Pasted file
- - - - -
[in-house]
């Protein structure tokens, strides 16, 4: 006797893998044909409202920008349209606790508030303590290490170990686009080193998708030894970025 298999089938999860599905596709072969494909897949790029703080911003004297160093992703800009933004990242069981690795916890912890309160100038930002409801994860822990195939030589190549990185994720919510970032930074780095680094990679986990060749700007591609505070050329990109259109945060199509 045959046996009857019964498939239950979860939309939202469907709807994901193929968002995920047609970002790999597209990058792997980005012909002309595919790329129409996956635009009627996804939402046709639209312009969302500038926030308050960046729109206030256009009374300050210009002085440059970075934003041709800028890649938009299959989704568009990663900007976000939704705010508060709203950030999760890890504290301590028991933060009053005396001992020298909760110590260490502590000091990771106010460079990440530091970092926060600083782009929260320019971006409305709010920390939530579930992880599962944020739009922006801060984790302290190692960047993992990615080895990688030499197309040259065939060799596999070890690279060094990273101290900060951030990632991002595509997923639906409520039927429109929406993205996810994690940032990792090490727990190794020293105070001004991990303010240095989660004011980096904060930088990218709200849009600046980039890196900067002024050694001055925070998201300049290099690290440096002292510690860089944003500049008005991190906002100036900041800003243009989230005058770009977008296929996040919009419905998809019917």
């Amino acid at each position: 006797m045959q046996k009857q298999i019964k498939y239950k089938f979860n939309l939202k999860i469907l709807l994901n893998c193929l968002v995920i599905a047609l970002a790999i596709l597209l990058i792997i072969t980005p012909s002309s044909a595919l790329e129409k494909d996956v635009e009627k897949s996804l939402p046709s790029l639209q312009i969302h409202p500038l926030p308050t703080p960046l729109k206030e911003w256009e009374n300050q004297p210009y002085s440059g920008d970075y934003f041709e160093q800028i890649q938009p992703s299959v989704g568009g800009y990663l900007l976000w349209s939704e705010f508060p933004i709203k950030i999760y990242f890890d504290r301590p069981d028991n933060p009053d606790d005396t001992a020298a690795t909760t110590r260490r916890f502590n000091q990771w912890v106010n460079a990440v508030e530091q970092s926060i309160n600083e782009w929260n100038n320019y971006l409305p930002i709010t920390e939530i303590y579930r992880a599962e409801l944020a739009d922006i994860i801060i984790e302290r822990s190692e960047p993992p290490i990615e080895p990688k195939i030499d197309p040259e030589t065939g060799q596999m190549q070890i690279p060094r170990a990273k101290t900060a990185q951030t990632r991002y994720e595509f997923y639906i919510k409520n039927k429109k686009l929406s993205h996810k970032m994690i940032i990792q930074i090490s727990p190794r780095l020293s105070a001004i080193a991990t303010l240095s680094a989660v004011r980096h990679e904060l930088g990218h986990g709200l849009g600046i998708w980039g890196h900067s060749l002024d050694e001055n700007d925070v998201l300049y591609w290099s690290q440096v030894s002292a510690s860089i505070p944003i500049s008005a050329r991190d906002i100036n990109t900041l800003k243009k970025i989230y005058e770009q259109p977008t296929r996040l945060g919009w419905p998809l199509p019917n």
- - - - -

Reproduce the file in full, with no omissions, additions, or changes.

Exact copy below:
[in-house]
């Protein structure tokens, strides 16, 4: 006797893998044909409202920008349209606790508030303590290490170990686009080193998708030894970025 298999089938999860599905596709072969494909897949790029703080911003004297160093992703800009933004990242069981690795916890912890309160100038930002409801994860822990195939030589190549990185994720919510970032930074780095680094990679986990060749700007591609505070050329990109259109945060199509 045959046996009857019964498939239950979860939309939202469907709807994901193929968002995920047609970002790999597209990058792997980005012909002309595919790329129409996956635009009627996804939402046709639209312009969302500038926030308050960046729109206030256009009374300050210009002085440059970075934003041709800028890649938009299959989704568009990663900007976000939704705010508060709203950030999760890890504290301590028991933060009053005396001992020298909760110590260490502590000091990771106010460079990440530091970092926060600083782009929260320019971006409305709010920390939530579930992880599962944020739009922006801060984790302290190692960047993992990615080895990688030499197309040259065939060799596999070890690279060094990273101290900060951030990632991002595509997923639906409520039927429109929406993205996810994690940032990792090490727990190794020293105070001004991990303010240095989660004011980096904060930088990218709200849009600046980039890196900067002024050694001055925070998201300049290099690290440096002292510690860089944003500049008005991190906002100036900041800003243009989230005058770009977008296929996040919009419905998809019917």
């Amino acid at each position: 006797m045959q046996k009857q298999i019964k498939y239950k089938f979860n939309l939202k999860i469907l709807l994901n893998c193929l968002v995920i599905a047609l970002a790999i596709l597209l990058i792997i072969t980005p012909s002309s044909a595919l790329e129409k494909d996956v635009e009627k897949s996804l939402p046709s790029l639209q312009i969302h409202p500038l926030p308050t703080p960046l729109k206030e911003w256009e009374n300050q004297p210009y002085s440059g920008d970075y934003f041709e160093q800028i890649q938009p992703s299959v989704g568009g800009y990663l900007l976000w349209s939704e705010f508060p933004i709203k950030i999760y990242f890890d504290r301590p069981d028991n933060p009053d606790d005396t001992a020298a690795t909760t110590r260490r916890f502590n000091q990771w912890v106010n460079a990440v508030e530091q970092s926060i309160n600083e782009w929260n100038n320019y971006l409305p930002i709010t920390e939530i303590y579930r992880a599962e409801l944020a739009d922006i994860i801060i984790e302290r822990s190692e960047p993992p290490i990615e080895p990688k195939i030499d197309p040259e030589t065939g060799q596999m190549q070890i690279p060094r170990a990273k101290t900060a990185q951030t990632r991002y994720e595509f997923y639906i919510k409520n039927k429109k686009l929406s993205h996810k970032m994690i940032i990792q930074i090490s727990p190794r780095l020293s105070a001004i080193a991990t303010l240095s680094a989660v004011r980096h990679e904060l930088g990218h986990g709200l849009g600046i998708w980039g890196h900067s060749l002024d050694e001055n700007d925070v998201l300049y591609w290099s690290q440096v030894s002292a510690s860089i505070p944003i500049s008005a050329r991190d906002i100036n990109t900041l800003k243009k970025i989230y005058e770009q259109p977008t296929r996040l945060g919009w419905p998809l199509p019917n």